Gene Discovery May Help Explain Alcoholism

Scientists find how mice metabolize booze

WEDNESDAY, May 15, 2002 (HealthDayNews) -- Did you ever wonder why some people can put down beer after beer, while others get tipsy after one glass of wine?

The difference may stem from the way the body breaks down alcohol; apparently people metabolizes alcohol differently depending on what genes they have -- or don't have.

Scientists now report that they've located some of the genes responsible for metabolizing alcohol in mice, and that the discovery should eventually lead to locating these genes in humans. The findings appear in the latest issue of the journal Alcoholism: Clinical and Experimental Research.

"We've located the position on the mouse genome of several genes that appear to affect alcohol metabolism," says the study's author, John Crabbe, the director of the Portland Alcohol Research Center and a professor at Oregon Health and Science University. "Once you know where they are on the mouse, you know 80 percent of the time where they are on the human genome."

These newly located genes affect how long it takes a mouse to sober up, according to Crabbe.

Alcohol is first converted by the body into a toxic chemical called acetaldehyde, high levels which can cause nausea, a flushed feeling, overheating and dizziness. Acetaldehyde is similar to formaldehyde, the chemical used to preserve organs for long-term storage.

In most people, acetaldehyde is quickly converted into less toxic by-products. But for some, acetaldehyde builds up in the blood and brain because they have a gene or genes that cause their bodies to process alcohol inefficiently.

In previous research, scientists learned that many people from East Asia appear to have such genes, and their bodies metabolize alcohol very slowly, according to Crabbe.

"Certain genes metabolize alcohol differently and may predispose you to avoid alcohol," explains Dr. Duane Superneau, chief of medical genetics at the Ochsner Clinic Foundation in New Orleans. "If you have these genes, you would have to be very persistent to develop the tolerance you would need to become an alcoholic. Conversely, if you're missing these genes, then you're at a higher risk for drinking more because you can tolerate it better."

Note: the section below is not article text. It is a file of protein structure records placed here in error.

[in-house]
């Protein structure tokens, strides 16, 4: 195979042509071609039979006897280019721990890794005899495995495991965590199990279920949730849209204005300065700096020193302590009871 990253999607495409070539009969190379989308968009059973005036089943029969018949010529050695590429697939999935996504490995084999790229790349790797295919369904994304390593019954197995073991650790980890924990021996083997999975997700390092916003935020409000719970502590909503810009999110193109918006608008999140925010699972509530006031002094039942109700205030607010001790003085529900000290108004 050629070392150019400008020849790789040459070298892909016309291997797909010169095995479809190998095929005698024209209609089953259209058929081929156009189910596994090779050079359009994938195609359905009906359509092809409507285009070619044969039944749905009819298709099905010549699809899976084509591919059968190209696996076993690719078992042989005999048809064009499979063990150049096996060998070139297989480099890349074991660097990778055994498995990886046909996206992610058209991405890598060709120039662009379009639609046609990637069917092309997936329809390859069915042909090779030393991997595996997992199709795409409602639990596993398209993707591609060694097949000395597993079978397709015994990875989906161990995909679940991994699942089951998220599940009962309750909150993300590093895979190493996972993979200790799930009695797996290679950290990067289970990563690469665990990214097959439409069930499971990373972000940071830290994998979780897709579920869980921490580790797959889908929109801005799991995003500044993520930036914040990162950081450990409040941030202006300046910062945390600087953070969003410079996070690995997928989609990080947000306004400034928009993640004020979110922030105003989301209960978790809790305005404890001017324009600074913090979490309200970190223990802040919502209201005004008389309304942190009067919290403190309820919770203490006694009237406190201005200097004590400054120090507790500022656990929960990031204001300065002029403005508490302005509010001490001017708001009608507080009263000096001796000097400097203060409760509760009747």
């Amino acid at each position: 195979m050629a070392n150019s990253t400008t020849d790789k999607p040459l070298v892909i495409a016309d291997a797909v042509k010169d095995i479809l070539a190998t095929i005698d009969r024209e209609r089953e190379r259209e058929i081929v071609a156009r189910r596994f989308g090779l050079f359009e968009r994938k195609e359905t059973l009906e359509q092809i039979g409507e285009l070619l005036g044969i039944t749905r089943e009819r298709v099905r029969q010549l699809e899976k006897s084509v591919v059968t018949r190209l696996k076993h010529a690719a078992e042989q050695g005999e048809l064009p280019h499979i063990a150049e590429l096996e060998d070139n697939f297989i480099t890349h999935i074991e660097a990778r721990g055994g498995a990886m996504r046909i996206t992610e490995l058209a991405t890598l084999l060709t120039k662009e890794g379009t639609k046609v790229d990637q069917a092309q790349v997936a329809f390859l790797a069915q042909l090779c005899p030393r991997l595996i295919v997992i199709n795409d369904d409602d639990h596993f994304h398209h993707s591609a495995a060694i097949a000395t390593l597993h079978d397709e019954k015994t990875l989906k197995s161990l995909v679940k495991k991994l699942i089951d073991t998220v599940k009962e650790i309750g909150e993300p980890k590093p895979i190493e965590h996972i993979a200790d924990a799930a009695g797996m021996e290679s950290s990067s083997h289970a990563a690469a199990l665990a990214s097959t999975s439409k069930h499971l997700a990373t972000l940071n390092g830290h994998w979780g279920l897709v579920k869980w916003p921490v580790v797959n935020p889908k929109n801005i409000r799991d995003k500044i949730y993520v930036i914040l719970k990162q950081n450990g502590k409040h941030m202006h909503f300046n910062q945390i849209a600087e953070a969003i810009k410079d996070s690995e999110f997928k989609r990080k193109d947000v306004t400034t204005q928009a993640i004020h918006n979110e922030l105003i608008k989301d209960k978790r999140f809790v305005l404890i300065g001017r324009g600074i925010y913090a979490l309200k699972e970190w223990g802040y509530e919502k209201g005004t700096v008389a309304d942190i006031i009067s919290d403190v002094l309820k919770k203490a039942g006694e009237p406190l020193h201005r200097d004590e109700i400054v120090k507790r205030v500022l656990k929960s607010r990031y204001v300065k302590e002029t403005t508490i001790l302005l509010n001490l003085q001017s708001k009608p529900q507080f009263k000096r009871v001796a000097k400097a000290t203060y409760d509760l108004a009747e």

Crabbe says these genes appear to be very protective in humans, making them 20 to 40 times less likely to become alcoholics.

Further research needs to be done to isolate exactly which genes cause this effect in mice, and then scientists will need to translate these findings to humans. At that point, medications or therapy could be developed to mimic the effects of these genes -- and, perhaps, insert these genes into addicts who don't have them.

"By understanding what genes a person has, you can better target treatment to the individual," Superneau says.

"The most important take-home message is that there's more evidence that alcoholism is not a single gene phenomenon," Crabbe says.

Other teams at Oregon Health and Science University, Portland Alcohol Research Center and the Portland Veterans Administration Medical Center are currently working on pinpointing the genes in mice that affect the way the body withdraws from alcohol.

What To Do

To read more about how genes affect the way alcohol is processed by the body, go to the National Institute on Alcohol Abuse and Alcoholism.

Or you can also read all about hangovers.

SOURCES: John Crabbe, Ph.D., director, Portland Alcohol Research Center, and professor of behavioral neurosciences, Oregon Health and Science University, Portland; Duane Superneau, M.D., chief, medical genetics, the Ochsner Clinic Foundation, New Orleans; May 2002 Alcoholism: Clinical and Experimental Research
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